Whether you’ve just turned 60 or your golden years are already in full swing, it’s important that you eat foods that you heart and mind healthy.
As Angie Asche MS, RD, CSSD owns: Eleat Sports Nutrition and author of Fuel for your body tells Eat this, not that!cardiovascular disease tops the list of health problems for this age group. While consuming a healthy, balanced diet is key to preventing the disease, getting enough exercise should also be a priority.
“This is a particularly important time to be physically active. Strength training is essential to reduce the effects of sarcopenia and keep our bones strong,” Asche says. “Walking and swimming are great low-impact activities to promote cardiovascular health.”
When it comes to nutrition, however, there are countless foods you can eat to keep chronic diseases (from heart disease to osteoporosis) at bay. But instead of listing specific foods, it’s best to make sure you consume a variety of foods with different nutritional profiles. Here are the best foods to eat every day when you’re over 60, and for even more healthy eating tips, be sure to check out our list of The 7 healthiest foods to eat right now.
High protein foods
“As we age, our total calorie (energy) needs decrease due to a decrease in our resting metabolic rate,” Asche says. “However, our protein needs are increased in an effort to minimize the loss of muscle mass, strength and function.”
While the RDA for protein is 0.8 grams kilograms of body weight per day, Asche recommends that people over 60 increase their intake to at least 1.2 kilograms per day. (Note, you want to convert your weight from pounds to kilograms to calculate your daily needs!).
“High-quality protein sources like salmon, eggs, and dairy all provide essential amino acids,” Asche says. “Choose protein-rich breakfast options to start your day. like Kodiak Cakes buttermilk pancake mix or eggs.”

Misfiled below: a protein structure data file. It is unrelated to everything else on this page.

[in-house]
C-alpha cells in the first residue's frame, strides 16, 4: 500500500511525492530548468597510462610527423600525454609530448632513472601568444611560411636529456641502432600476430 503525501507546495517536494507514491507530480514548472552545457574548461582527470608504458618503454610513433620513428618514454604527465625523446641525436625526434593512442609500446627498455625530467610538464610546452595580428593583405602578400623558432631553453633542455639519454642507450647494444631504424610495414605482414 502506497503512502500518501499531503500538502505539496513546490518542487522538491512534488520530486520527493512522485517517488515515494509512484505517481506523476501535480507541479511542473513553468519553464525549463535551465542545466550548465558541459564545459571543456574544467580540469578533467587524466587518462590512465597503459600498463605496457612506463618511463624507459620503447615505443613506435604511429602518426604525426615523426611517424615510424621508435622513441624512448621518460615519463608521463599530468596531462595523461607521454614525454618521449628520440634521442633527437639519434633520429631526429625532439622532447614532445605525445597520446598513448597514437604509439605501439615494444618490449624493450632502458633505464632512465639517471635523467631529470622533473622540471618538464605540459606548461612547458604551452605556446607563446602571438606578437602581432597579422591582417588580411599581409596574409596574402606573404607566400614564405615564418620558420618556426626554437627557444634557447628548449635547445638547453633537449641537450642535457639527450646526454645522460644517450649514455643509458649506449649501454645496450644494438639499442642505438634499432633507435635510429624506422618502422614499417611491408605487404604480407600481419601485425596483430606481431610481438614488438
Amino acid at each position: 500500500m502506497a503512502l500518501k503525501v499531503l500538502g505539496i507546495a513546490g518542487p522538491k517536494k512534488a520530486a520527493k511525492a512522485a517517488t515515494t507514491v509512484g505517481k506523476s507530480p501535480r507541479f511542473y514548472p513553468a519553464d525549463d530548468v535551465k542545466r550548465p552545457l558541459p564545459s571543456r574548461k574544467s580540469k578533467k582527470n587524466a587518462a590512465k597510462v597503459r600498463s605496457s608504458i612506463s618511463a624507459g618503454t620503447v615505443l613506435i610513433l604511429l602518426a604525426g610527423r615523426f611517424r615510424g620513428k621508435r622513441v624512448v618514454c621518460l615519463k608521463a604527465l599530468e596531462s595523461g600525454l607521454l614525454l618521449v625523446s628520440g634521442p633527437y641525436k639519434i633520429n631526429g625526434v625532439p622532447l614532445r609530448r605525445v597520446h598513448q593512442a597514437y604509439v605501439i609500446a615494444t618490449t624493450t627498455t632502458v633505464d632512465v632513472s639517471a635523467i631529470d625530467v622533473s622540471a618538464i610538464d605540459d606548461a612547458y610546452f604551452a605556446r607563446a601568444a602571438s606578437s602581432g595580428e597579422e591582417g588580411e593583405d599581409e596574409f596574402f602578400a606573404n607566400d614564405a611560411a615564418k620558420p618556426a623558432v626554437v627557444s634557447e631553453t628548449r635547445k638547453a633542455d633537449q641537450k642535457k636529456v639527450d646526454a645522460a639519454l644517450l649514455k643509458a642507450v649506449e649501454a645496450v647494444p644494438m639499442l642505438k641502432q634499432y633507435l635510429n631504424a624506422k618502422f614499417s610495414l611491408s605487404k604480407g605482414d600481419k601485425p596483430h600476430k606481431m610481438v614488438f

For context, one serving of these pancakes contains 14 grams of protein.
Calcium and Vitamin D Foods
Dairy is both a good source of calcium and vitamin D. But apart from that, there are plenty of others foods rich in calcium such as broccoli rabe, cooked leafy greens, navy beans, and Chia seeds. Oily fish like salmon and mackerel are also both good sources of vitamin D.
“Try to consume a variety of fatty fish, which provide both protein and omega-3 fatty acids that play important roles in inflammation,” Asche says.
Another important nutrient that the registered dietitian says is essential to prioritize is: fiber.
“Fiber has been shown to reduce the risk of developing several conditions, including heart disease, diabetes, metabolic syndrome, and diverticular disease,” she says. “Try to include a wide variety of plant foods for fiber, such as raspberries, leafy greens, chia seeds, flaxseeds, oats, chickpeas, and quinoa.”
For more, be sure to take a look The Best and Worst Foods for Women Over 50.
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